An international comparison of regulatory capture and regulatory outcomes. The case of pension regulators in Ireland and the United States

Author:John Turner, Gerard Hughes, Michelle Maher
Position:Pension Policy Center, Washington, District of Columbia, USA
Pages:383-401
SUMMARY

Purpose This paper aims to analyze how the administrative structure of pension regulators affects regulatory capture or regulatory influence. It uses a historical institutionalist methodology to analyze regulatory capture. Design/methodology/approach The authors argue that the less complex allocation of regulatory authority in Ireland makes it more susceptible to regulatory... (see full summary)

 
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An international comparison of
regulatory capture and
regulatory outcomes
The case of pension regulators in Ireland and
the United States
John Turner
Pension Policy Center, Washington, District of Columbia, USA
Gerard Hughes
Trinity Business School, University of Dublin Trinity College,
Dublin, Ireland, and
Michelle Maher
Department of Sociology, National University of Ireland Maynooth,
Maynooth, Ireland
Abstract
Purpose – This paper aims to analyze how the administrative structure of pension regulators affects
regulatory capture or regulatory inuence. It uses a historical institutionalist methodology to analyze
regulatory capture.
Design/methodology/approach – The authors argue that the less complex allocation of regulatory
authority in Ireland makes it more susceptible to regulatory capture or regulatory inuence by the
regulated industry than in the USA. Also, it is argued that stand-alone agencies are more susceptible to
regulatory capture than are agencies that are embedded within larger departments of government. The
authors present a ve-step process in regulatory capture, with the later steps being used by the
regulated industry if the earlier ones have failed.
Findings – The authors nd that if the regulated industry has difculty achieving regulatory capture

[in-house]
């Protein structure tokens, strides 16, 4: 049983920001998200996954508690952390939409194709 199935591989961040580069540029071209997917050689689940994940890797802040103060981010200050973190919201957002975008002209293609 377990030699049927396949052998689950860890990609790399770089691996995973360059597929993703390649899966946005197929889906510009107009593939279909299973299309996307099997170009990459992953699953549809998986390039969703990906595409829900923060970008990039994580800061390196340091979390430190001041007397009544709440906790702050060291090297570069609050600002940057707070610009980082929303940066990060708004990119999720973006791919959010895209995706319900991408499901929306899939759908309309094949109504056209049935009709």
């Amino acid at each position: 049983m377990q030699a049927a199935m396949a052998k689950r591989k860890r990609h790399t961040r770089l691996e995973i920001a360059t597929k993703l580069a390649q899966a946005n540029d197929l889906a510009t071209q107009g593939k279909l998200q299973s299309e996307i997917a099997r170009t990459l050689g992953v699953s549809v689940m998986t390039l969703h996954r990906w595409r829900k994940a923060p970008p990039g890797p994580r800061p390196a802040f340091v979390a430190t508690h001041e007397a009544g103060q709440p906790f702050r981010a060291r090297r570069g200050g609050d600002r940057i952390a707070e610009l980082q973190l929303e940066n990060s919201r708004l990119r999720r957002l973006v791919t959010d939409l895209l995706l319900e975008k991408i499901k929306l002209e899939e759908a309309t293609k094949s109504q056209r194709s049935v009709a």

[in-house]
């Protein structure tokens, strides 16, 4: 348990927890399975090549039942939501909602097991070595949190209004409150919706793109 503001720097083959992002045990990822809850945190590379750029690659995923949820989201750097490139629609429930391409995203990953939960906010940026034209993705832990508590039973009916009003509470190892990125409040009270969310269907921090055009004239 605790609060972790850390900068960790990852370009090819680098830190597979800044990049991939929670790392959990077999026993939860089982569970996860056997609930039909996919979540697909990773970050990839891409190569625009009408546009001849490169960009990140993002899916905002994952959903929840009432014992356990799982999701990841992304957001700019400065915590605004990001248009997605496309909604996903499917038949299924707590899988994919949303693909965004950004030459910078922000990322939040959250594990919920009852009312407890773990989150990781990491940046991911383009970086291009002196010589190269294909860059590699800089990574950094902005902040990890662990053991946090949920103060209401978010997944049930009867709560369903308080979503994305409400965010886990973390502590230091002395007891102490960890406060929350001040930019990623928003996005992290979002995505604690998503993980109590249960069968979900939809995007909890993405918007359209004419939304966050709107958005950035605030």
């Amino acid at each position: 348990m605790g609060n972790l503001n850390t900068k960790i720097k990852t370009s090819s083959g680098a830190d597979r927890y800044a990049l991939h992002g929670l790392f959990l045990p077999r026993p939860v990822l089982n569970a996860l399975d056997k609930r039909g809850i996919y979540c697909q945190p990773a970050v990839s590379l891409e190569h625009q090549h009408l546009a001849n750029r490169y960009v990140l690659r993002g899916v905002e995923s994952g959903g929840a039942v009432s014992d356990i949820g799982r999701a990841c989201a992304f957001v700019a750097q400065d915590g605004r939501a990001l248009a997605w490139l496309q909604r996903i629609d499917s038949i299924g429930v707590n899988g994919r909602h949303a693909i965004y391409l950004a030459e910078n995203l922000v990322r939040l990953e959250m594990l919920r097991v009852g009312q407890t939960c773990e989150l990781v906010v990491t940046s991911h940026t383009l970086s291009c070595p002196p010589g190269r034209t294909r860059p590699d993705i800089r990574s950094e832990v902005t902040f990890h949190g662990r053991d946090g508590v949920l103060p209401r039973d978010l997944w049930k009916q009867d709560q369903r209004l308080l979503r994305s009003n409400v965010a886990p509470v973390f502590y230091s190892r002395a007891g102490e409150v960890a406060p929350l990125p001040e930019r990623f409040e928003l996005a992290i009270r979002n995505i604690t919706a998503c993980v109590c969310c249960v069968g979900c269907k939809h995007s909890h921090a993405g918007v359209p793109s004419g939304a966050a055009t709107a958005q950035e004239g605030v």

through inuencing the executive branch of government, it can also attempt to inuence the legislative
and judicial branches, as evidenced by a regulatory episode the USA has recently completed. Ireland has
also recently completed reforms that may make regulatory capture more difcult. With a complex
regulatory structure including overlapping authority as in the USA, when one agency has been strongly
inuenced by the regulated industry, another agency may take action to protect the public.
Originality/value – The paper presents international evidence as to the effect of the administrative
structure of regulators on regulatory outcomes. It tests a hypothesis that the more complex, overlapping
allocation of regulatory authority in the USA makes it less susceptible to regulatory capture.
Keywords Complexity theory, Historical institutionalism, Pension regulators, Regulatory capture,
Regulatory economics, Regulatory system
Paper type Research paper
1. Introduction
The study of capture or inuence of regulators by the regulated industry has a long
history in academic research, including a recent edited book that summarizes and
The current issue and full text archive of this journal is available on Emerald Insight at:
www.emeraldinsight.com/1358-1988.htm
Case of
pension
regulators
383
Journalof Financial Regulation
andCompliance
Vol.24 No. 4, 2016
pp.383-401
©Emerald Group Publishing Limited
1358-1988
DOI 10.1108/JFRC-01-2016-0005